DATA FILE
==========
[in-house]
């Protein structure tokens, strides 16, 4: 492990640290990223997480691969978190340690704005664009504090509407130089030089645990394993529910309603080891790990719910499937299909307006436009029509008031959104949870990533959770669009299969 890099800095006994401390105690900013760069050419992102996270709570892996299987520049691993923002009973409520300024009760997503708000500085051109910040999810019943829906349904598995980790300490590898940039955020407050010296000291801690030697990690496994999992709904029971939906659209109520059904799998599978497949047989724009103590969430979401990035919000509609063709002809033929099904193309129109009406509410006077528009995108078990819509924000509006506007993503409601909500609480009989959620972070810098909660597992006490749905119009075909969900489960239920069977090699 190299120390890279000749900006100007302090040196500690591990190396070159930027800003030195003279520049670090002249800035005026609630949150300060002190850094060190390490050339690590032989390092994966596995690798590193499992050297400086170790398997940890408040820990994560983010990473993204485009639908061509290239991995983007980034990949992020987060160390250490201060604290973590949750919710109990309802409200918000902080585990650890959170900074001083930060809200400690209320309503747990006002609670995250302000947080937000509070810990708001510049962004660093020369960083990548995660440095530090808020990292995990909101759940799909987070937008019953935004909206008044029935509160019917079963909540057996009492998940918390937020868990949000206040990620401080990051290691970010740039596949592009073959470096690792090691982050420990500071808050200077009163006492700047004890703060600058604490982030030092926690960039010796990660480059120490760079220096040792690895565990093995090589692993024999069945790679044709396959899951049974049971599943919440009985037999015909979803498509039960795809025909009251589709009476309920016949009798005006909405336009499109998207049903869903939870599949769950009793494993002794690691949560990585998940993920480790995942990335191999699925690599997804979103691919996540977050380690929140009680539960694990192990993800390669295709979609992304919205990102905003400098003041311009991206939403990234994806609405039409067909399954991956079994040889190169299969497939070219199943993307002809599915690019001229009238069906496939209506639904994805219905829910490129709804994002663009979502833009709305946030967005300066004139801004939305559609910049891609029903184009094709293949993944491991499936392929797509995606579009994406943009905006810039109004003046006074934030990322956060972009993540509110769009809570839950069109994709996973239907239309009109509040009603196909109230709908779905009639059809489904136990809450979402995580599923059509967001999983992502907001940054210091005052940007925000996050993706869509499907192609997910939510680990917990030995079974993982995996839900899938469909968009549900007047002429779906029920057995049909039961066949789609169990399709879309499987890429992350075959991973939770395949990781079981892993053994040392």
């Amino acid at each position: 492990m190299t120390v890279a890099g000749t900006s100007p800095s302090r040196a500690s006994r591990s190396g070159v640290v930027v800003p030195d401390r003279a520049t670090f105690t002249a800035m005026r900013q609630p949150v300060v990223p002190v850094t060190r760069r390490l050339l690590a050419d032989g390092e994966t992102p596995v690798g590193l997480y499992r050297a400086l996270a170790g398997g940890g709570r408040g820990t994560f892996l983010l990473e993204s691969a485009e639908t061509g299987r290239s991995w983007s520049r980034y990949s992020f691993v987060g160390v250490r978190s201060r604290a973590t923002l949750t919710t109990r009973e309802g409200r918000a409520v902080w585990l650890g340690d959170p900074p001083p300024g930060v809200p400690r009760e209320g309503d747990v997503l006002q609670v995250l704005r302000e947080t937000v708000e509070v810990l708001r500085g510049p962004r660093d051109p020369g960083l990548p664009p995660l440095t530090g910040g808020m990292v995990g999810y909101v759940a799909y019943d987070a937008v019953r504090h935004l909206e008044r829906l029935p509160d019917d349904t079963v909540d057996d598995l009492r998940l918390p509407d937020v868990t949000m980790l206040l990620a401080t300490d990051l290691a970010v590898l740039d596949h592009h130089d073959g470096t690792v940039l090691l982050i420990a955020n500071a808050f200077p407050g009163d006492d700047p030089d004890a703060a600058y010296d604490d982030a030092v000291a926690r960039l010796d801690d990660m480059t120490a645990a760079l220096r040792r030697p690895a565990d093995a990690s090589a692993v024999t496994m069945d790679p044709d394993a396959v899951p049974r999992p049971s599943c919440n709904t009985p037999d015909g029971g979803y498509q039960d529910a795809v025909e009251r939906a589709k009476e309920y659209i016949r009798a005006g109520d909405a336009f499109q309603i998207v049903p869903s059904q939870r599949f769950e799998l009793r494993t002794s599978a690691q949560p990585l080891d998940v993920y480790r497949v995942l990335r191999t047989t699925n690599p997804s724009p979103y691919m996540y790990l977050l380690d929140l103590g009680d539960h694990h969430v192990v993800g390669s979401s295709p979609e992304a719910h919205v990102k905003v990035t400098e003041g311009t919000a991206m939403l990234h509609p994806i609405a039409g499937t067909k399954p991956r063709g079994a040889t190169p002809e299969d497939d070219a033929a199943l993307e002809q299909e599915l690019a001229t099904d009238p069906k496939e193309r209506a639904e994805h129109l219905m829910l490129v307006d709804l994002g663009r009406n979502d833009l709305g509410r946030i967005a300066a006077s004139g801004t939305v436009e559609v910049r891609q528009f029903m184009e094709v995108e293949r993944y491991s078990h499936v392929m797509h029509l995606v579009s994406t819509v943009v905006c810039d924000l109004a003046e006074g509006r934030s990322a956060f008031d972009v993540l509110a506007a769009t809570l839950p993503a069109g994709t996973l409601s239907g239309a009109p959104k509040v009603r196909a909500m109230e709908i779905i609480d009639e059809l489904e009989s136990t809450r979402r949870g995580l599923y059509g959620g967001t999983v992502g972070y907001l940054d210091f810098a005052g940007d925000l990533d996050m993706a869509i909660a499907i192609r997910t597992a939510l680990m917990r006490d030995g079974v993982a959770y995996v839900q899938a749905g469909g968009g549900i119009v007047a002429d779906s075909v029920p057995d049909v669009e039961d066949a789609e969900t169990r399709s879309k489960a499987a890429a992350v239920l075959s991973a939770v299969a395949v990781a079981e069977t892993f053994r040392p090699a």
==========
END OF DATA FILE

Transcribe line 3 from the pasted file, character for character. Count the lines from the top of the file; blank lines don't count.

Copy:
């Amino acid at each position: 492990m190299t120390v890279a890099g000749t900006s100007p800095s302090r040196a500690s006994r591990s190396g070159v640290v930027v800003p030195d401390r003279a520049t670090f105690t002249a800035m005026r900013q609630p949150v300060v990223p002190v850094t060190r760069r390490l050339l690590a050419d032989g390092e994966t992102p596995v690798g590193l997480y499992r050297a400086l996270a170790g398997g940890g709570r408040g820990t994560f892996l983010l990473e993204s691969a485009e639908t061509g299987r290239s991995w983007s520049r980034y990949s992020f691993v987060g160390v250490r978190s201060r604290a973590t923002l949750t919710t109990r009973e309802g409200r918000a409520v902080w585990l650890g340690d959170p900074p001083p300024g930060v809200p400690r009760e209320g309503d747990v997503l006002q609670v995250l704005r302000e947080t937000v708000e509070v810990l708001r500085g510049p962004r660093d051109p020369g960083l990548p664009p995660l440095t530090g910040g808020m990292v995990g999810y909101v759940a799909y019943d987070a937008v019953r504090h935004l909206e008044r829906l029935p509160d019917d349904t079963v909540d057996d598995l009492r998940l918390p509407d937020v868990t949000m980790l206040l990620a401080t300490d990051l290691a970010v590898l740039d596949h592009h130089d073959g470096t690792v940039l090691l982050i420990a955020n500071a808050f200077p407050g009163d006492d700047p030089d004890a703060a600058y010296d604490d982030a030092v000291a926690r960039l010796d801690d990660m480059t120490a645990a760079l220096r040792r030697p690895a565990d093995a990690s090589a692993v024999t496994m069945d790679p044709d394993a396959v899951p049974r999992p049971s599943c919440n709904t009985p037999d015909g029971g979803y498509q039960d529910a795809v025909e009251r939906a589709k009476e309920y659209i016949r009798a005006g109520d909405a336009f499109q309603i998207v049903p869903s059904q939870r599949f769950e799998l009793r494993t002794s599978a690691q949560p990585l080891d998940v993920y480790r497949v995942l990335r191999t047989t699925n690599p997804s724009p979103y691919m996540y790990l977050l380690d929140l103590g009680d539960h694990h969430v192990v993800g390669s979401s295709p979609e992304a719910h919205v990102k905003v990035t400098e003041g311009t919000a991206m939403l990234h509609p994806i609405a039409g499937t067909k399954p991956r063709g079994a040889t190169p002809e299969d497939d070219a033929a199943l993307e002809q299909e599915l690019a001229t099904d009238p069906k496939e193309r209506a639904e994805h129109l219905m829910l490129v307006d709804l994002g663009r009406n979502d833009l709305g509410r946030i967005a300066a006077s004139g801004t939305v436009e559609v910049r891609q528009f029903m184009e094709v995108e293949r993944y491991s078990h499936v392929m797509h029509l995606v579009s994406t819509v943009v905006c810039d924000l109004a003046e006074g509006r934030s990322a956060f008031d972009v993540l509110a506007a769009t809570l839950p993503a069109g994709t996973l409601s239907g239309a009109p959104k509040v009603r196909a909500m109230e709908i779905i609480d009639e059809l489904e009989s136990t809450r979402r949870g995580l599923y059509g959620g967001t999983v992502g972070y907001l940054d210091f810098a005052g940007d925000l990533d996050m993706a869509i909660a499907i192609r997910t597992a939510l680990m917990r006490d030995g079974v993982a959770y995996v839900q899938a749905g469909g968009g549900i119009v007047a002429d779906s075909v029920p057995d049909v669009e039961d066949a789609e969900t169990r399709s879309k489960a499987a890429a992350v239920l075959s991973a939770v299969a395949v990781a079981e069977t892993f053994r040392p090699a």